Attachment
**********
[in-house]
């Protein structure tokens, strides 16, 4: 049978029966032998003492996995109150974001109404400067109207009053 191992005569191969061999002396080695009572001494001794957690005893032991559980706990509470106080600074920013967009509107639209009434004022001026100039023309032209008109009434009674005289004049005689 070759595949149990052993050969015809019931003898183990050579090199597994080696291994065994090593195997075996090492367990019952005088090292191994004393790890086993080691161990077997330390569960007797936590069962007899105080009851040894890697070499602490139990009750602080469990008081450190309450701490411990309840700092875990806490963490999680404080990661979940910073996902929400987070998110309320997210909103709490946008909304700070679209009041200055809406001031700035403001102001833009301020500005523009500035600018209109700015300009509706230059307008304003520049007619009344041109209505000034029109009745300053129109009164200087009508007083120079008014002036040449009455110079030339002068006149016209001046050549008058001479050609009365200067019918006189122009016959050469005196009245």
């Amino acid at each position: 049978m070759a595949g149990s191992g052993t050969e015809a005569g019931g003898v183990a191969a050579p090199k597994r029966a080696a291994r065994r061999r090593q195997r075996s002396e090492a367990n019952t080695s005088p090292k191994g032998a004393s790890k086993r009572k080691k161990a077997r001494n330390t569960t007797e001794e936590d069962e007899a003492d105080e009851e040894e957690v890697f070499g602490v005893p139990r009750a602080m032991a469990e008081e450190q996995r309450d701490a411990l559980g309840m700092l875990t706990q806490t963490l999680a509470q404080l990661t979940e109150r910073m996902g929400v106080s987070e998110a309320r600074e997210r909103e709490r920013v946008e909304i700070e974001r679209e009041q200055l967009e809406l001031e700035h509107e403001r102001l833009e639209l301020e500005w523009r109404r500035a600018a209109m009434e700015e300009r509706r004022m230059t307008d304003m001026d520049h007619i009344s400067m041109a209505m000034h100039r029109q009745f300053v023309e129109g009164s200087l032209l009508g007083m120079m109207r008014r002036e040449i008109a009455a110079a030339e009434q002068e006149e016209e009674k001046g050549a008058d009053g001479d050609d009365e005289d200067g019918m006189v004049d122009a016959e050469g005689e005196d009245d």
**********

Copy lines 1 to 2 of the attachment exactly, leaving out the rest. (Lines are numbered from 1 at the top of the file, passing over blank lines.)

[in-house]
């Protein structure tokens, strides 16, 4: 049978029966032998003492996995109150974001109404400067109207009053 191992005569191969061999002396080695009572001494001794957690005893032991559980706990509470106080600074920013967009509107639209009434004022001026100039023309032209008109009434009674005289004049005689 070759595949149990052993050969015809019931003898183990050579090199597994080696291994065994090593195997075996090492367990019952005088090292191994004393790890086993080691161990077997330390569960007797936590069962007899105080009851040894890697070499602490139990009750602080469990008081450190309450701490411990309840700092875990806490963490999680404080990661979940910073996902929400987070998110309320997210909103709490946008909304700070679209009041200055809406001031700035403001102001833009301020500005523009500035600018209109700015300009509706230059307008304003520049007619009344041109209505000034029109009745300053129109009164200087009508007083120079008014002036040449009455110079030339002068006149016209001046050549008058001479050609009365200067019918006189122009016959050469005196009245």